The EU Restriction on Hazardous Substances (RoHS) Directive is currently under review. Several important changes have been delayed, including proposals for the wholesale review of RoHS 2, new additional substances, and decisions on a number of key technical exemptions.
While the assessment process for the exemptions is still underway and final decisions have not been made, the original exemptions and wording remain valid. However, manufacturers that use those exemptions need to keep a close watch on the latest developments, as any deletions or significant changes could come into force as quickly as 12 months after the final decisions are published. As a result, failing RoHS compliance could disrupt supply chains and sales in Europe.
RoHS Updates: What to Expect
The RoHS Directive focuses on limiting the use of certain hazardous substances in a wide range of electrical and electronic equipment — both for the protection of human health and the environment.
Occasionally, the RoHS Directive undergoes revisions. It originally came into force in July 2006. The directive was recast as RoHS 2, which came into force in January 2013. Six years later, the original six restricted substances were expanded to 10 for most categories of products. The expansion came into effect for medical devices and monitoring and control instruments in July 2021.
While some people refer to the expansion of the list of substances as RoHS 3, that is incorrect. This addition was made as an amendment to RoHS 2. In accordance with Article 24 of RoHS 2, a review is currently underway to assess how the directive has worked and whether it has achieved its objectives. The review ties into the overall push within the EU to focus on supply chain and general product sustainability.
As a result of this review, RoHS 2 could change from a directive to a regulation. Here’s the difference between a directive and a regulation: A directive defines the objectives and the results that must be achieved — EU member states then transpose the directive into their national laws, which can lead to some differences between countries. In contrast, a regulation becomes law across the EU the day it comes into force and avoids that problem.
What Does This Mean for Manufacturers?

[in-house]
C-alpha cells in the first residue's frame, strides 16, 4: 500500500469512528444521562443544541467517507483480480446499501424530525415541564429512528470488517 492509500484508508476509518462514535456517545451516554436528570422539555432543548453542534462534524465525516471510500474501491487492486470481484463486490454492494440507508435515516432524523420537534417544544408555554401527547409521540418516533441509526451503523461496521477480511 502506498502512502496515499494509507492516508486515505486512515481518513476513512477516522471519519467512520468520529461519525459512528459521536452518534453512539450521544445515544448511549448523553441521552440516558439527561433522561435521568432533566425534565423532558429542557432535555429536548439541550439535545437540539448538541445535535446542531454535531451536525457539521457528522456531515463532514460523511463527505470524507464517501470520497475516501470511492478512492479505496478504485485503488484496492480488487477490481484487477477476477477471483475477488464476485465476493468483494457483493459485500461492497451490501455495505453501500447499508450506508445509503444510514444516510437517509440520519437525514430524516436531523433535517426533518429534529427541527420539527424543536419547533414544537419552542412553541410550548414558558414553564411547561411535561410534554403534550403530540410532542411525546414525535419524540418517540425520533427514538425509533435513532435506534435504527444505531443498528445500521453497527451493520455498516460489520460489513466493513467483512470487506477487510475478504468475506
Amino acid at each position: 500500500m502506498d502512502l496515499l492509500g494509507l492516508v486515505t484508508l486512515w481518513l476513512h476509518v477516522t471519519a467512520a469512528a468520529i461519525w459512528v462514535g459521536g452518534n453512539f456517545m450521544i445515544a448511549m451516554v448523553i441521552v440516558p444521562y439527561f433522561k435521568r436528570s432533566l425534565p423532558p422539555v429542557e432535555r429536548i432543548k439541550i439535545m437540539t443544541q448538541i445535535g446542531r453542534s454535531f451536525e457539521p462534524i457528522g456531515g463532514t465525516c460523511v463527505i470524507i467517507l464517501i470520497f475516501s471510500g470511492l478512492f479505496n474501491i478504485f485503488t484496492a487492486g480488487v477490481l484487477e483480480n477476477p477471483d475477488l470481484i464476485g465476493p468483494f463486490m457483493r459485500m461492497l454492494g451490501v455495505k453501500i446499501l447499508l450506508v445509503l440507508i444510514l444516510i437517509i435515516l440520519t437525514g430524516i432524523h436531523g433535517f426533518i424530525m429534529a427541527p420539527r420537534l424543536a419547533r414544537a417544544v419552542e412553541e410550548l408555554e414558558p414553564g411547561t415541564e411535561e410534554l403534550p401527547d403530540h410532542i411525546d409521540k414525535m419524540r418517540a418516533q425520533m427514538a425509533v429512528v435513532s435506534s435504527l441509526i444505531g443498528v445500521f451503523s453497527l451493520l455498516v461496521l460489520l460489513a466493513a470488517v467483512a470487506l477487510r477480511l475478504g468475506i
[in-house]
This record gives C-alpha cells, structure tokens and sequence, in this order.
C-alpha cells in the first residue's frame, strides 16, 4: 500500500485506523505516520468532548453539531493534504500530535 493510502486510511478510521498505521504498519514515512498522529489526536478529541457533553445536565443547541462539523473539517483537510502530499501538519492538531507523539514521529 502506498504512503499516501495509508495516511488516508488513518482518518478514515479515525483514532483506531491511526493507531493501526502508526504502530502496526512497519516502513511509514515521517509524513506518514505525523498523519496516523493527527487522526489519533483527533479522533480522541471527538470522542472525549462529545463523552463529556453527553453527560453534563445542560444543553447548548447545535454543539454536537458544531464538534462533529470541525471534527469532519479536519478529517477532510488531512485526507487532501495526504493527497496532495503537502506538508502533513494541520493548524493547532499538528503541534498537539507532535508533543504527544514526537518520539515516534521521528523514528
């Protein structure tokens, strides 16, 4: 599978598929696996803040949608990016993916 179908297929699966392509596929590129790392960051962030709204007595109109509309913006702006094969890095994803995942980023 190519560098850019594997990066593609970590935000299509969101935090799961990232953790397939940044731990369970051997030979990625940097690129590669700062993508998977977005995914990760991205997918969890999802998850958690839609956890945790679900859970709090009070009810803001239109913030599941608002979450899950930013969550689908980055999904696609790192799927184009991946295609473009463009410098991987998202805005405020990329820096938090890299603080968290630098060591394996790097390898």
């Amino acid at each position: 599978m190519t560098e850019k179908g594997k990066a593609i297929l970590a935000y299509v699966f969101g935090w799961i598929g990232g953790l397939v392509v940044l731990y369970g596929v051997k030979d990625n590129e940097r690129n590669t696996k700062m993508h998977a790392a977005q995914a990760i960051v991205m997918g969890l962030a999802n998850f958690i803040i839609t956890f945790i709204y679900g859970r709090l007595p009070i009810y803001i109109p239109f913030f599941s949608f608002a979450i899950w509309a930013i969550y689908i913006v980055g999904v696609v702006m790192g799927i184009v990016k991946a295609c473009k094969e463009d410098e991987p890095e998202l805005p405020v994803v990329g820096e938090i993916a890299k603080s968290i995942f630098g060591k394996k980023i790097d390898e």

Since additional substances could be added to the directive, it’s imperative that manufacturers are aware of the composition of their products to avoid noncompliance penalties.
A proposal to add tetrabromobisphenol A (TBBP-A) — a flame retardant — is under consideration, although publication of the proposal has now been delayed until the second part of this year.
There is also a proposal to restrict medium-chain chlorinated paraffins (MCCPs), which can be used as plasticizers and flame retardants. However, that proposal has been delayed pending the outcome of the consultation process for the Registration, Evaluation, and Authorisation of Chemicals (REACH) Regulation.
Also, there haven’t been decisions made on nine of the RoHS technical exemptions (known collectively as Pack 22). No date has been specified for a decision, either. However, consultations on final proposals should take place by the middle of 2023. As such, the wording of exemptions as well as their expiry dates will change.
If manufacturers aren’t aware of changes to RoHS, they could be non-compliant, which could mean loss of market access as well as loss of investor, customer, and consumer confidence.
How Assent Can Help
As a manufacturer, your core business should not be keeping up with changing regulations. That’s where Assent can help.
The Assent Supply Chain Sustainability Platform helps manufacturers streamline and refresh the collection of supply chain data to support the compliance profile of their products in a constantly changing and difficult regulatory landscape.
In addition, our regulatory experts keep up to date with changes to RoHS and other key legislation so that you can focus on what you do best. They provide timely updates to help you navigate upcoming changes and stay compliant.
To learn how Assent can help you maintain RoHS compliance, contact us at firstname.lastname@example.org.